11 TAY-SACHS DISEASE (GM2 GANGLIOSIDOSIS) Onset: 0-6 months, usually 1-3 Early myoclonus (startle, without habituation, especially to noise [hyperacusis]) and irritability Seizures in first six months (infantile spasms, gelastic or other partial, generalized). Dementing Hypotonic at first; progressively weak; later spastic Macrocephaly usually begins at ~ 18 months (brain weight often > 2000 gm) Progressive; most die in 2nd or 3rd year Milder forms exist

12 TAY-SACHS DISEASE Cherry-red spot –Usually seen within first few months –Accumulation of storage material, with degeneration of parafoveal ganglion cells –Choroid visible and appears red and is surrounded by gray ring –Not specific for TS Blindness by 1 year Normal pupillary reaction and ERG; VER abnormal

13 TAY-SACHS DISEASE - Genetics Not only Ashkenazi Jews Carrier frequency –Ashkenazi Jews: 1 in 30 Those from small area near Lithuania: 1 in 19 Prior to screening, 1 in 2500-3600 Ashkenazi Jews were affected; screening has ↓’d by >90% –Non-Jews 1 in 300 Pockets of higher incidence –Western China –French Quebec –Pennsylvania Dutch –Louisiana Cajun

14 Ceramide

15

16 G: ganglioside M: how many sialic acids –A 0, M 1, D2, T3 Number: position on band –Smaller (few hexoses) migrate faster 4 sugars: 1 (e.g., GM1) 3 sugars: 2 2 sugars: 3 GANGLIOSIDE NOMENCLATURE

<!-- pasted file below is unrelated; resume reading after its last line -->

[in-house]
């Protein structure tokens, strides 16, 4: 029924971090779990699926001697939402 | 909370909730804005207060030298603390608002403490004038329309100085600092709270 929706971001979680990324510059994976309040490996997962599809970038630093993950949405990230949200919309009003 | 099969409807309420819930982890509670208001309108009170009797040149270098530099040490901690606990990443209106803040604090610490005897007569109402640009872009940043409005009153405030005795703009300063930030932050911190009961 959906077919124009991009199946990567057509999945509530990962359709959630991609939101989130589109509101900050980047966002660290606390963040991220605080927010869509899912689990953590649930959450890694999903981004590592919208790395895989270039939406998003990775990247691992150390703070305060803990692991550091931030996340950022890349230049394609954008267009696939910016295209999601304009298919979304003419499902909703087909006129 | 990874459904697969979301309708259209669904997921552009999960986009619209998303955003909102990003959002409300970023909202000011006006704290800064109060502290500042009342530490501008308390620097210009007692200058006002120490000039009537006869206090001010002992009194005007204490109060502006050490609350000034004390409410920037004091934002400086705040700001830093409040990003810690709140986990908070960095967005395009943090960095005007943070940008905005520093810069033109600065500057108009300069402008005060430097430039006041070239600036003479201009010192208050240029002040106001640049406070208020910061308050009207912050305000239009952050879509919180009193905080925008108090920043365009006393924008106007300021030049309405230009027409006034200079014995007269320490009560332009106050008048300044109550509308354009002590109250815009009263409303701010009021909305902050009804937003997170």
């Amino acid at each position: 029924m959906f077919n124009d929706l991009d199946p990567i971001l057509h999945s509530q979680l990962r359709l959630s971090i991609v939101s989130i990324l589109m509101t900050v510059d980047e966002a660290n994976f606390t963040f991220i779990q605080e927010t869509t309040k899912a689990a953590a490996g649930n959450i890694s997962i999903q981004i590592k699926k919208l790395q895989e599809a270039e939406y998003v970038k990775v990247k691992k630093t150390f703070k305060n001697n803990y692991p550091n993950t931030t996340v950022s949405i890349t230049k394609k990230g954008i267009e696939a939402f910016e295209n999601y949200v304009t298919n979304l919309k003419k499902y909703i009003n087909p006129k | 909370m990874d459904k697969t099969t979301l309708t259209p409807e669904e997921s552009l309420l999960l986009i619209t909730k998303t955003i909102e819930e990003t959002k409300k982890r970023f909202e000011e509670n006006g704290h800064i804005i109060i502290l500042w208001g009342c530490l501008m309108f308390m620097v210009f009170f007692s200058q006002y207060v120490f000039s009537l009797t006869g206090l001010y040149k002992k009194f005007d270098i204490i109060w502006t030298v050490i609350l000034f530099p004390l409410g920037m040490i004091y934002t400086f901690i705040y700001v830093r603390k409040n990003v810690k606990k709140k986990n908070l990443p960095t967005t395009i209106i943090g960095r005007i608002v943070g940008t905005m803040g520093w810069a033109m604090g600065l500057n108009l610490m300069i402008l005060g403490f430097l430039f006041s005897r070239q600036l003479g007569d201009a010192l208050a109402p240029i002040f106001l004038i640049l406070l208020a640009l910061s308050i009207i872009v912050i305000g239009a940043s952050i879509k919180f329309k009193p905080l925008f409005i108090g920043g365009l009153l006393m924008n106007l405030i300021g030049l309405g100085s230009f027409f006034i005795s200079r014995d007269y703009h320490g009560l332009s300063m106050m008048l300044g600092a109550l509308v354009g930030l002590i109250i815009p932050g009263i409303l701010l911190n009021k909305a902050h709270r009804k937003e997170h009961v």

17

18 TAY-SACHS DISEASE Hexosamindase A = α β Hexosamindase B = β 2 Tay-Sachs: α-subunit mutation –Chromosome 15 –Hexosaminidase A deficiency Cannot breakdown GM 2 ganglioside Accumulates in lysosomes Sandhoff's: β-subunit mutation –Hexosaminidase A & B –Like Tay-Sachs but with visceromegaly –Rarer than Tay-Sachs –Death usually by age 4

19 TAY-SACHS DISEASE - Pathology Ballooned cells with swollen axons (torpedoes) and membranous cytoplasmic bodies If survive long enough, often cystic white matter changes

20 ALPER (progressive infantile poliodystrophy) Controversial and difficult to define Triad of progressive: –Refractory epilepsy –Dementia –Liver failure Familial in some Onset in neonatal period to 1st few years Arrested head growth  microcephaly Vegetative after 1-3 years

21 ALPER Severe cortical neuronal degeneration (especially layers III and IV) No visceral or brain storage Liver cirrhosis in some Pathologic diagnosis, plus one of exclusion and family hx Can be caused by mutation in the nuclear gene encoding mitochondrial DNA polymerase gamma (POLG), leading to mitochondrial DNA depletion Risk of valproate-induced hepatic failure!